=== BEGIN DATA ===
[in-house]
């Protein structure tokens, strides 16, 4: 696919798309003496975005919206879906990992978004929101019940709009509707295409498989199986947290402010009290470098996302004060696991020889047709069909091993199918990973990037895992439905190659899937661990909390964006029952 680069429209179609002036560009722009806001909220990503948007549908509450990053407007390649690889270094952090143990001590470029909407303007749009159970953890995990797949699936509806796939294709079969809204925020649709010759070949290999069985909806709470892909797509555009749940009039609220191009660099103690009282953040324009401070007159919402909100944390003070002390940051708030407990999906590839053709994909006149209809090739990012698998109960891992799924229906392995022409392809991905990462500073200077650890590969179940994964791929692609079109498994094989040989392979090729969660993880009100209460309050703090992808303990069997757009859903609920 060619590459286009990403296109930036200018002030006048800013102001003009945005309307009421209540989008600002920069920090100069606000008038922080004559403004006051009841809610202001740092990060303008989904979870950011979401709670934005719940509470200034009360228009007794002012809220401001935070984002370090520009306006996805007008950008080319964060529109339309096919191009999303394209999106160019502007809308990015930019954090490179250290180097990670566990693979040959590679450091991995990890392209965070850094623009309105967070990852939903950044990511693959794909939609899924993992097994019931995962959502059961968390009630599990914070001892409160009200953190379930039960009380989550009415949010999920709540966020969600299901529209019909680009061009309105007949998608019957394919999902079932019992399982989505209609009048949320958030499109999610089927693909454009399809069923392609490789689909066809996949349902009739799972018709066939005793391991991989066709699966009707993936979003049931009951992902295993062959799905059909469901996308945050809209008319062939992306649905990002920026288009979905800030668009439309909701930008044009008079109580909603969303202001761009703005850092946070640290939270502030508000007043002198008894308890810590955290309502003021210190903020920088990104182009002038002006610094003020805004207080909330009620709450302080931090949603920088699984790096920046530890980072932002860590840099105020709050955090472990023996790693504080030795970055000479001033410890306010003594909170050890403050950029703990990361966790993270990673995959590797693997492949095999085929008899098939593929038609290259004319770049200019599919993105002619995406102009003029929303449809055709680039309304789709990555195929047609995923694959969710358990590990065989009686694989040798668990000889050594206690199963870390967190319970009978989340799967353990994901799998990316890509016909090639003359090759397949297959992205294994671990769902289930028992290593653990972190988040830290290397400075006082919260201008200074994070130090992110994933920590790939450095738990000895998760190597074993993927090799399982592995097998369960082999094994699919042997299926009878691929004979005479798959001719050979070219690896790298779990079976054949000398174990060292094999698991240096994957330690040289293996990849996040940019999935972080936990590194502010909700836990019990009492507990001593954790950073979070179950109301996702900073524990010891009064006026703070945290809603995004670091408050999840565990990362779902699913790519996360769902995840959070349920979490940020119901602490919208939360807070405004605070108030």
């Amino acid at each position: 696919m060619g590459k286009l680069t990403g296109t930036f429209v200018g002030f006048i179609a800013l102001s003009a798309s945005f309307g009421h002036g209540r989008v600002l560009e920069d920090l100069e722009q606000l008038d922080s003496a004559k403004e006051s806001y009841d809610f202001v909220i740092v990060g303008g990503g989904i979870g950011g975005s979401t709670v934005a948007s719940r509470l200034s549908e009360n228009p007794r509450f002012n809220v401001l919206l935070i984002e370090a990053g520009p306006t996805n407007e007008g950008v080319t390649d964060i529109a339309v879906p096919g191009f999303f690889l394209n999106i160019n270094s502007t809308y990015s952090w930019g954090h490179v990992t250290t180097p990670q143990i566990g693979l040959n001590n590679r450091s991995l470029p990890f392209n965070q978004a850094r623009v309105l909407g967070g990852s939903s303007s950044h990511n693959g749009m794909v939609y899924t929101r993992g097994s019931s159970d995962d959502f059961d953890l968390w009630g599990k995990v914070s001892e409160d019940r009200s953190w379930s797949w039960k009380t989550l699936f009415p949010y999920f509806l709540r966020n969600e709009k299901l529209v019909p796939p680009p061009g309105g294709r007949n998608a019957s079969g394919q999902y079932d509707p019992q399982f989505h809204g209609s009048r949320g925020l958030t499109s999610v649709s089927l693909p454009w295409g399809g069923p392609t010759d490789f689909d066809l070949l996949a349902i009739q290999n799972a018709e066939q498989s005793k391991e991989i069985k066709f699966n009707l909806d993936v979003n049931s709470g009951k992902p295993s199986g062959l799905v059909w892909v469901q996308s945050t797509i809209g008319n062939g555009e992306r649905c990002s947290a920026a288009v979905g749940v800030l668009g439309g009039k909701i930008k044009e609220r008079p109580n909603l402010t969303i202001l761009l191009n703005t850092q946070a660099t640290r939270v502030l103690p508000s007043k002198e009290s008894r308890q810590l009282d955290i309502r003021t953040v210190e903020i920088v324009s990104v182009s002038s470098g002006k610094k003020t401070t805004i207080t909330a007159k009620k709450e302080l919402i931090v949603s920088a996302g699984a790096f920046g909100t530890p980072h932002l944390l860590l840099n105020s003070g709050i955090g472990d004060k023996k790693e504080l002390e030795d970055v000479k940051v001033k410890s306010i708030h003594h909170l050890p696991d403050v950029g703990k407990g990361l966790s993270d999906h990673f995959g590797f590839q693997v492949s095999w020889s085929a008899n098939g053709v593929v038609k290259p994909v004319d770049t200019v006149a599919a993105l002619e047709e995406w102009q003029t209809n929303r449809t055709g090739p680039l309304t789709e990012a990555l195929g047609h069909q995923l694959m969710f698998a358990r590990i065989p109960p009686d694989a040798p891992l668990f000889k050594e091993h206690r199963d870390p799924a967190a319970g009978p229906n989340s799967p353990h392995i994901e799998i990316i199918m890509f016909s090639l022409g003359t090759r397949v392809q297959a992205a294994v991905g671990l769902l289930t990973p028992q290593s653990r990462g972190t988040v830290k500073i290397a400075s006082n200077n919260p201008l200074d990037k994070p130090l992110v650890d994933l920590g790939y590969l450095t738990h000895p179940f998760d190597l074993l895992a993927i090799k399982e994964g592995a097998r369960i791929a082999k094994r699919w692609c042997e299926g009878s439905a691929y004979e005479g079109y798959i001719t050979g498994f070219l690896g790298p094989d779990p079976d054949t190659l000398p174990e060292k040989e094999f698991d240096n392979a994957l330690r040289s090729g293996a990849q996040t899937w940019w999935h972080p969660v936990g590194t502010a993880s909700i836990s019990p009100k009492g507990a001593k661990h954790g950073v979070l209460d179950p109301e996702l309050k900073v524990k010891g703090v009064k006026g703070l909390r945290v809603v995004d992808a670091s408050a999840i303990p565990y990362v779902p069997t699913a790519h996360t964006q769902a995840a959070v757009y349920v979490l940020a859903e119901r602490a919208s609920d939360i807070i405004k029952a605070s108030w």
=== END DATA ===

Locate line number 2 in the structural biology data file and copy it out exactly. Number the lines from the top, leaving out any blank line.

């Protein structure tokens, strides 16, 4: 696919798309003496975005919206879906990992978004929101019940709009509707295409498989199986947290402010009290470098996302004060696991020889047709069909091993199918990973990037895992439905190659899937661990909390964006029952 680069429209179609002036560009722009806001909220990503948007549908509450990053407007390649690889270094952090143990001590470029909407303007749009159970953890995990797949699936509806796939294709079969809204925020649709010759070949290999069985909806709470892909797509555009749940009039609220191009660099103690009282953040324009401070007159919402909100944390003070002390940051708030407990999906590839053709994909006149209809090739990012698998109960891992799924229906392995022409392809991905990462500073200077650890590969179940994964791929692609079109498994094989040989392979090729969660993880009100209460309050703090992808303990069997757009859903609920 060619590459286009990403296109930036200018002030006048800013102001003009945005309307009421209540989008600002920069920090100069606000008038922080004559403004006051009841809610202001740092990060303008989904979870950011979401709670934005719940509470200034009360228009007794002012809220401001935070984002370090520009306006996805007008950008080319964060529109339309096919191009999303394209999106160019502007809308990015930019954090490179250290180097990670566990693979040959590679450091991995990890392209965070850094623009309105967070990852939903950044990511693959794909939609899924993992097994019931995962959502059961968390009630599990914070001892409160009200953190379930039960009380989550009415949010999920709540966020969600299901529209019909680009061009309105007949998608019957394919999902079932019992399982989505209609009048949320958030499109999610089927693909454009399809069923392609490789689909066809996949349902009739799972018709066939005793391991991989066709699966009707993936979003049931009951992902295993062959799905059909469901996308945050809209008319062939992306649905990002920026288009979905800030668009439309909701930008044009008079109580909603969303202001761009703005850092946070640290939270502030508000007043002198008894308890810590955290309502003021210190903020920088990104182009002038002006610094003020805004207080909330009620709450302080931090949603920088699984790096920046530890980072932002860590840099105020709050955090472990023996790693504080030795970055000479001033410890306010003594909170050890403050950029703990990361966790993270990673995959590797693997492949095999085929008899098939593929038609290259004319770049200019599919993105002619995406102009003029929303449809055709680039309304789709990555195929047609995923694959969710358990590990065989009686694989040798668990000889050594206690199963870390967190319970009978989340799967353990994901799998990316890509016909090639003359090759397949297959992205294994671990769902289930028992290593653990972190988040830290290397400075006082919260201008200074994070130090992110994933920590790939450095738990000895998760190597074993993927090799399982592995097998369960082999094994699919042997299926009878691929004979005479798959001719050979070219690896790298779990079976054949000398174990060292094999698991240096994957330690040289293996990849996040940019999935972080936990590194502010909700836990019990009492507990001593954790950073979070179950109301996702900073524990010891009064006026703070945290809603995004670091408050999840565990990362779902699913790519996360769902995840959070349920979490940020119901602490919208939360807070405004605070108030």